Good is a word that we use plenty of times throughout the day. From good morning, I’m good, good luck, or simply to agree to something.
There are different ways to say good in Arabic, depending on the context. Same as in English, some words are interchangeable (synonyms), while others are not. Learning Arabic would definitely be easier if we could translate every expression literally, but that isn’t the case.
In this article, I’ll teach you how to say good in Arabic, along with some useful expressions for everyday life. Yallah, let’s dive right in!
1. Good (Affirmations)
The most common situation to use the word good is to express that we like or agree to something.
A straightforward translation for good in Arabic is tamam (تمام). An equally common synonym in spoken Arabic is kwayyes (كويّس).
The best thing about tamam is that it can be used for nouns of both genders. That might sound a little confusing to English speakers, but let me explain. Same as in Spanish, French, German (and many other languages), the gender of an adjective has to be matched to the gender of the noun in Arabic. There are exceptions, and tamam is one of them. You can use tamam for both female and masculine nouns. Besides, it’s used and understood in most Arabic dialects.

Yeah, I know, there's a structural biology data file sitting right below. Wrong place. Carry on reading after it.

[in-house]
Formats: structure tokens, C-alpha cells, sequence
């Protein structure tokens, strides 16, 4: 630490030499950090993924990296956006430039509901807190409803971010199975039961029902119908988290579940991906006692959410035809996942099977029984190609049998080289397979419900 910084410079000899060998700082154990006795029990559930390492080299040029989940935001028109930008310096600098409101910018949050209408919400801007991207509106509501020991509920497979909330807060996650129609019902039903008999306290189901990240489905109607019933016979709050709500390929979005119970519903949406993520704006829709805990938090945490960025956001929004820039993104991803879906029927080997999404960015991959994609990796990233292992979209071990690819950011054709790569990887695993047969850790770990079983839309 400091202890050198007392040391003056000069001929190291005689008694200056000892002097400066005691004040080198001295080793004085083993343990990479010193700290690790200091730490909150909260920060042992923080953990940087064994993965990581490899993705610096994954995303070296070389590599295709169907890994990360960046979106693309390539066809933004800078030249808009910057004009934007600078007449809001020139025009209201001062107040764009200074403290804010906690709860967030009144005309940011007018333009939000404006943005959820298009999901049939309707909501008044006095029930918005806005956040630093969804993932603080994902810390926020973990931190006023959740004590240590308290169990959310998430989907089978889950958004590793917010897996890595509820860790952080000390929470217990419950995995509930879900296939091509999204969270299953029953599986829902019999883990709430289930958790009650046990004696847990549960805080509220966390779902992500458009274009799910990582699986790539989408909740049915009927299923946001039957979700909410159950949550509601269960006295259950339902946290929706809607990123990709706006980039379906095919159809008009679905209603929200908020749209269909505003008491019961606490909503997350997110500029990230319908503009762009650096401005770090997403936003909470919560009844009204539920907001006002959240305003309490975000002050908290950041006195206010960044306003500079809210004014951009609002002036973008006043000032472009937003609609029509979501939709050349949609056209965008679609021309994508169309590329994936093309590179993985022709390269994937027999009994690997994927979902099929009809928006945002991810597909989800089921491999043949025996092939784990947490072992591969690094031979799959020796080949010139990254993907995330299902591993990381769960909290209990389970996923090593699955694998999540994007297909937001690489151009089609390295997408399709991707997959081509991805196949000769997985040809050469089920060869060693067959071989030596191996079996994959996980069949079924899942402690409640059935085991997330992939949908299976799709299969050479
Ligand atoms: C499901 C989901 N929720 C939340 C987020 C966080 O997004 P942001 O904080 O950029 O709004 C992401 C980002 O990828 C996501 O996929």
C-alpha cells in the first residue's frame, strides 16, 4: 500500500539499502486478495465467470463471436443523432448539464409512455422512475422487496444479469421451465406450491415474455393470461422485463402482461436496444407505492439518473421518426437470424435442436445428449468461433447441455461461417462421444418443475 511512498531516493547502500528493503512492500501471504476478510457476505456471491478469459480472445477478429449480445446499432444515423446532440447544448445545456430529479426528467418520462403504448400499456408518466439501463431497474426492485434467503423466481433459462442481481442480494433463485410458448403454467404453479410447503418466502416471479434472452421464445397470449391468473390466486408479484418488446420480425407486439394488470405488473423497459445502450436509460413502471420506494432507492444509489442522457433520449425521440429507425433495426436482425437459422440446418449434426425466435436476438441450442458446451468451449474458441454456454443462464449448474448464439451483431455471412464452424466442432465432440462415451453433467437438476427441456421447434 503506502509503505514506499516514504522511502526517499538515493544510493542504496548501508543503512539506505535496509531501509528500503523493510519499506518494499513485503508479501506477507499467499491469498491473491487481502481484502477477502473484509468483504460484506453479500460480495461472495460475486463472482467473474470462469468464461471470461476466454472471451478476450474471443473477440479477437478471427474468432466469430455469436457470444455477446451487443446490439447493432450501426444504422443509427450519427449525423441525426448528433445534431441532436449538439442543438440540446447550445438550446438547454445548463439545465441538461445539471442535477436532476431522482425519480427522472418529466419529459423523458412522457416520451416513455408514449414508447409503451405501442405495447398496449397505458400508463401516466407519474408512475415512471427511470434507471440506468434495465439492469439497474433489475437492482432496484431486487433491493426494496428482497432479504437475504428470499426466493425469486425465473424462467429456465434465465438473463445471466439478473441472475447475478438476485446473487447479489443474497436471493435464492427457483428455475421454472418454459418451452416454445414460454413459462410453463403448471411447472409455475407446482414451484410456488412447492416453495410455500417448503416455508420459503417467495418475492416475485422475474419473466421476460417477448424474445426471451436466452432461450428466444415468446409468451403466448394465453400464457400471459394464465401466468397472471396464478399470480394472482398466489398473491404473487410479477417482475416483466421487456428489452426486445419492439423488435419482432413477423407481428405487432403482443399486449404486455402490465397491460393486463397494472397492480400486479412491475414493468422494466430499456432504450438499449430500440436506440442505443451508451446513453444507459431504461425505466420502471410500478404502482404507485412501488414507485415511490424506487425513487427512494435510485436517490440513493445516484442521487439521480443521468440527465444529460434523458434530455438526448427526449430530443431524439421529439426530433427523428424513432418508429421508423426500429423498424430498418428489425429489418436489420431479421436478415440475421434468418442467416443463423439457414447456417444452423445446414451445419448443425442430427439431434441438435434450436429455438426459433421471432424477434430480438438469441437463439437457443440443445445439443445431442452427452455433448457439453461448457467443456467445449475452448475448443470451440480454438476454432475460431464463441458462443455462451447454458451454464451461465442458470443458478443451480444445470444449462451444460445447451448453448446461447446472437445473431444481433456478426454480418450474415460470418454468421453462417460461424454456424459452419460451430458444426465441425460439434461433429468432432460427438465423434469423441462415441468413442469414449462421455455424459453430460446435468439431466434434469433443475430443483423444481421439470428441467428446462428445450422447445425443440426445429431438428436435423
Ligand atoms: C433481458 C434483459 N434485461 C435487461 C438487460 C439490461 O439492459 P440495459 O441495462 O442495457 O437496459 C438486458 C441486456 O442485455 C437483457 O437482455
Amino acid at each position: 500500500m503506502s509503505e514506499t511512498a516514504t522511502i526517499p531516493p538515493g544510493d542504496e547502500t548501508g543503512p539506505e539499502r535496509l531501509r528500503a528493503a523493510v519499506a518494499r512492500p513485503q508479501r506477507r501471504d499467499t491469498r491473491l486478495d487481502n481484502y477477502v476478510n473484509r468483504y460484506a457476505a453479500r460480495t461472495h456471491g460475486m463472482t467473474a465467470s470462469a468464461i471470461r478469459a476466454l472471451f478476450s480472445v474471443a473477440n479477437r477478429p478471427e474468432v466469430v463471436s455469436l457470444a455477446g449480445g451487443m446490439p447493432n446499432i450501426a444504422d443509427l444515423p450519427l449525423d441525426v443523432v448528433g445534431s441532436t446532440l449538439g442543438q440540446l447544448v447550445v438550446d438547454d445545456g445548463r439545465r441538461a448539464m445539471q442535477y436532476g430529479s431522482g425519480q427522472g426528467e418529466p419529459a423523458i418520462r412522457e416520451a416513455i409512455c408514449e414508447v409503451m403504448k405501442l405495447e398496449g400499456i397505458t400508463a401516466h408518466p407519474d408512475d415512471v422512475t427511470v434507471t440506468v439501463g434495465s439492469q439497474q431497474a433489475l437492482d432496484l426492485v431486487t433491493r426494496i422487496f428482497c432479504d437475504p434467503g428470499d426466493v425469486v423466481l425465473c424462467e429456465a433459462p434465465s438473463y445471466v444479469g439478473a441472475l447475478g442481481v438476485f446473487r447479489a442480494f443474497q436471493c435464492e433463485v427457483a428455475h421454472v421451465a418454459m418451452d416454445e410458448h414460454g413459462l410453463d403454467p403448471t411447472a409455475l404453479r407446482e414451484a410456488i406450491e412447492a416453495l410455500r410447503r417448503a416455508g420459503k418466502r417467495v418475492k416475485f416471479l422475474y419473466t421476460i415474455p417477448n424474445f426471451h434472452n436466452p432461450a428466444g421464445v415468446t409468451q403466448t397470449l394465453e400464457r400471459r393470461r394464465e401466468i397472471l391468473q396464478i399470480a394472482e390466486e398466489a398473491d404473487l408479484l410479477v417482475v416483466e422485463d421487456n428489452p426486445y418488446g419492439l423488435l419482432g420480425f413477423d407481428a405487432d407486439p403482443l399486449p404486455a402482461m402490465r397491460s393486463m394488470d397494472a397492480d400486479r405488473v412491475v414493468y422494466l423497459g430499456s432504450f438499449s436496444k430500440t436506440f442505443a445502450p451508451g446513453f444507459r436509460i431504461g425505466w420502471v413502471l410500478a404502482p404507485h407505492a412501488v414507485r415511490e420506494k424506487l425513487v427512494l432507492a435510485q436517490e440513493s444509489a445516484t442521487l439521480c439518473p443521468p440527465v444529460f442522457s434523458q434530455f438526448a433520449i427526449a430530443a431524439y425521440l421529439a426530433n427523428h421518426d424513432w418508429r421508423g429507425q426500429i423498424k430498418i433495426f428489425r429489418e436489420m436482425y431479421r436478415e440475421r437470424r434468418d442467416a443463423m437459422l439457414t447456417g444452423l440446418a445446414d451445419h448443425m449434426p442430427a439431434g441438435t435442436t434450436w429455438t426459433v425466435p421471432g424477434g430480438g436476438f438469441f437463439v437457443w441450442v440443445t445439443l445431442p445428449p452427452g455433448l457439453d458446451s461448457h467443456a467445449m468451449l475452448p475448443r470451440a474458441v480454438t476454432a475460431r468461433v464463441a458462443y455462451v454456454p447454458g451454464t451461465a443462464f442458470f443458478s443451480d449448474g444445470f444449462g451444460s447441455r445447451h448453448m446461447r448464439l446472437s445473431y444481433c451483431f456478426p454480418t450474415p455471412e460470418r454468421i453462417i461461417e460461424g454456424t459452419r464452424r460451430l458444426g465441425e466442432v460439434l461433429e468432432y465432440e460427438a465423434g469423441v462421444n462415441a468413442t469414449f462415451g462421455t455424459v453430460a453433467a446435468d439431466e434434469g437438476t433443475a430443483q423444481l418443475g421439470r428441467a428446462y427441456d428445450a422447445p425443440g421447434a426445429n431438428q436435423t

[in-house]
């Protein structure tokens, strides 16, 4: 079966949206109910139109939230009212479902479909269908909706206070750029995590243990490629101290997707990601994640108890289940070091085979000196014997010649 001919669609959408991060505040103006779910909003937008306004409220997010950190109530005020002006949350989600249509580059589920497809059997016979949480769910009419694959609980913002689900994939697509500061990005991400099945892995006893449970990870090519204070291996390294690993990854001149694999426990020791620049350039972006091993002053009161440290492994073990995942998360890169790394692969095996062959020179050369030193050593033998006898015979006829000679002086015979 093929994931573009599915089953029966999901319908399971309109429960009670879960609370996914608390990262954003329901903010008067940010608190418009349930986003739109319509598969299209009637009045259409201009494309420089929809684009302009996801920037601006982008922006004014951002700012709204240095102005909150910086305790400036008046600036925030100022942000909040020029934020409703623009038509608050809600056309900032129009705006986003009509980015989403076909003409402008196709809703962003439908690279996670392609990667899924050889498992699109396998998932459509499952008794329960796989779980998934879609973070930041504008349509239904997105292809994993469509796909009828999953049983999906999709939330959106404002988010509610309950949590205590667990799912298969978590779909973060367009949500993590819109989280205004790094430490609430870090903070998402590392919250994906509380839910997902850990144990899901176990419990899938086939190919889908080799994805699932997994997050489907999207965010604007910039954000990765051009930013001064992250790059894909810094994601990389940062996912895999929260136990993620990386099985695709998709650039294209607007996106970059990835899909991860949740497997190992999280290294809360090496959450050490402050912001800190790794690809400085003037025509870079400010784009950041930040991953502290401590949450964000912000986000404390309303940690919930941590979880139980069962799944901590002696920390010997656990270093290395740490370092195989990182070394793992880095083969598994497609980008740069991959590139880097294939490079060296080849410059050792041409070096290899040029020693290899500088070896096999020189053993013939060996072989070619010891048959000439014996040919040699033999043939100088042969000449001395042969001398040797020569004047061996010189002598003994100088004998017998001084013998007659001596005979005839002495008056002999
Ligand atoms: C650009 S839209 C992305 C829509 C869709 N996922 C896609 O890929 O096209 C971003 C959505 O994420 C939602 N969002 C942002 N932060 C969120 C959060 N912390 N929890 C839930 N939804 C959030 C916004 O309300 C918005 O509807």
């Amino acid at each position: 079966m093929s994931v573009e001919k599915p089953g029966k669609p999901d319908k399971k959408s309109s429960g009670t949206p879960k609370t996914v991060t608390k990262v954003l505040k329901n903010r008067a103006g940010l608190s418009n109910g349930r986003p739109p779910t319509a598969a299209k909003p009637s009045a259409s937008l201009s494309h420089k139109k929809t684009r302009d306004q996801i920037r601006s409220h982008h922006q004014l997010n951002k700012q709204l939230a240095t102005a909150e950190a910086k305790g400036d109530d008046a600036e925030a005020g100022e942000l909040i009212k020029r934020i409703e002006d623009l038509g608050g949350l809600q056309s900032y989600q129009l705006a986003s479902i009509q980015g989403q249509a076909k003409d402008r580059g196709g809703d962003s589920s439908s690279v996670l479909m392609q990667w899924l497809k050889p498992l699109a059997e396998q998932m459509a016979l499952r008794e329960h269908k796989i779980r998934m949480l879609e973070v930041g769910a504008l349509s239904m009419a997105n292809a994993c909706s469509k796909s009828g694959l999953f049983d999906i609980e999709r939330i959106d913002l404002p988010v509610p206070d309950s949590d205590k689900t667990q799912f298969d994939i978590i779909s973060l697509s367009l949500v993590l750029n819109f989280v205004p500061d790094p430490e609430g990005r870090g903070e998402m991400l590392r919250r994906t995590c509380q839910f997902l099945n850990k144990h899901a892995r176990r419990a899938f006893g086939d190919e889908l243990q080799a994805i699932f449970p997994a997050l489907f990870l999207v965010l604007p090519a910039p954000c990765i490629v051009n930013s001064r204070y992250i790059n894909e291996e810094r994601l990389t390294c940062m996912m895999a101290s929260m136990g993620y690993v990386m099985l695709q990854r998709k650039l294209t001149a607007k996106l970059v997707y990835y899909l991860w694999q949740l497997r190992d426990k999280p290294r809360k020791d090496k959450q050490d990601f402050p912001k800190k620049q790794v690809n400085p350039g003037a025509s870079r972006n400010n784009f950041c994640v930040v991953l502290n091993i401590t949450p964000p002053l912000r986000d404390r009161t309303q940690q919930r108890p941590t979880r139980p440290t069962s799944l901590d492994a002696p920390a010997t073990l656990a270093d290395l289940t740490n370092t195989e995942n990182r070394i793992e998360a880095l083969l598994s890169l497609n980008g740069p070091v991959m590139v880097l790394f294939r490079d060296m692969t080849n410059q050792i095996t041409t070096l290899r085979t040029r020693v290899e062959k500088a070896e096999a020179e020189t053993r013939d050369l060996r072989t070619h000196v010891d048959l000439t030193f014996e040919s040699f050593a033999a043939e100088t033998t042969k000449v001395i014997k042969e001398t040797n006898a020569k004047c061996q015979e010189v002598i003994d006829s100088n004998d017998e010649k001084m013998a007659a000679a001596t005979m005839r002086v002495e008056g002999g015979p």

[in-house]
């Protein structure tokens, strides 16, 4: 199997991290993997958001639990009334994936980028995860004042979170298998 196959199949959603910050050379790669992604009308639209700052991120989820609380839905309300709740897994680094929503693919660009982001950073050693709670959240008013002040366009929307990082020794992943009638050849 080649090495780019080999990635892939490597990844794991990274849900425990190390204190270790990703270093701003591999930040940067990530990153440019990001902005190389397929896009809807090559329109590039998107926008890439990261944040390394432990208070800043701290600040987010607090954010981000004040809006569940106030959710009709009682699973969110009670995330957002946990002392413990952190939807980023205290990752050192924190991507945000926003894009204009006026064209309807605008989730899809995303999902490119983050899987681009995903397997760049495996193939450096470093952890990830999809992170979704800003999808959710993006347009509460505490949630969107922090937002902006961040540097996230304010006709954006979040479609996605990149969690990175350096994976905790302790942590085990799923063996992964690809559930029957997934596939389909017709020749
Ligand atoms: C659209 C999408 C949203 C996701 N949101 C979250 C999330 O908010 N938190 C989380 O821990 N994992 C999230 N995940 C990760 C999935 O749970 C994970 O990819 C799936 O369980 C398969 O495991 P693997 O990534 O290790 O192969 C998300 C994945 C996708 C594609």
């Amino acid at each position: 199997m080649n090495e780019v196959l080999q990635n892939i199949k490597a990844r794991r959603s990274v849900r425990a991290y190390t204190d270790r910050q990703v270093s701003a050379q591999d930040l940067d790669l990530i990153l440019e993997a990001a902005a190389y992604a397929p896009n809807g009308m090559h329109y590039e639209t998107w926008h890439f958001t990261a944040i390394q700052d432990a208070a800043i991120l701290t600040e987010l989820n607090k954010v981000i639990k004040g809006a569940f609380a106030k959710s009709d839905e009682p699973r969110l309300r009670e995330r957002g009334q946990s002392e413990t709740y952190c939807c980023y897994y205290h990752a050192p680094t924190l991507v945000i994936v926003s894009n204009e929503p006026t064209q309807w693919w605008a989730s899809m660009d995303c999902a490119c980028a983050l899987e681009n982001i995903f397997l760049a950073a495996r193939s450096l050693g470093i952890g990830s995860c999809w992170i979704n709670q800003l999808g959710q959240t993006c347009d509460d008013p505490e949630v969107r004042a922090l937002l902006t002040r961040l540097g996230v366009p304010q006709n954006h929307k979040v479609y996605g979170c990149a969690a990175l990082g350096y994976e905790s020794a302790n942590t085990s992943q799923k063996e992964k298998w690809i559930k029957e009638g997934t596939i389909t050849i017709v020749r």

While tamam is universal, you’ll often hear the word kwayyes (كويّس) in spoken Arabic (Levantine and Egyptian Arabic). Unlike tamam, kwayyes is an adjective that needs to be adjusted according to the gender of the noun. The feminine form is kwayyesa (كويّسة), and the plural is kwayyeseen (كويّسين).
Tamam and kwayyes can both be used in a full sentence or isolated. If you want to say “that’s good” in Arabic, you can perfectly use tamam or kwayyes.
Feeling a little less enthusiastic about something? Then you can use mashi (ماشي) (meaning okay, alright) as an alternative to good in Arabic. Note that mashi is a colloquial word, only used in spoken language.
2. Greetings: Good Morning to Good Evening
Arabic greetings are certainly a lesson for itself. But let me tell you a thing or two about them. Basically, Arabic greetings such as good morning or good afternoon have one given translation. It’s not common to use any synonyms here.
When saying good morning/evening, you’ll use the word kheir (خير) for good, together with the time of the day.
- Good morning = sabah al kheir
- Good evening = masa’a al kheir
Besides, kheir is mostly used to refer to people, not to objects. That being said, you can’t use it as a synonym for tamam or kwayyes.
By the way, the answer to the greeting is slightly different. If you’d like to learn more about this, check out my article on Arabic greetings.
3. I’m Fine
Another common way to use the word good in Arabic is to answer questions like how are you.
When talking about your wellbeing, kheir and mneeh are the most commonly used words in spoken Arabic. I’m good translates to ana mneeh or ana bikheir in Arabic.
As mentioned earlier, most Arabic adjectives need to be adjusted in accordance to the gender of the noun. That’s something that doesn’t exist in English, but in many other languages (Spanish, French, German… and Arabic).
Mneeh is the masculine form of the adjective. The female form is mneeha. Women referring to themselves (I’m good) will say ana mneeha, regardless of the gender of the person they are talking to.
In the context of “I’m fine”, bikheir is a synonym for mneeh. Note that bikheir is grammatically not an adjective and therefore doesn’t have a female form. Ana bikheir literally means “I’m in good shape”.
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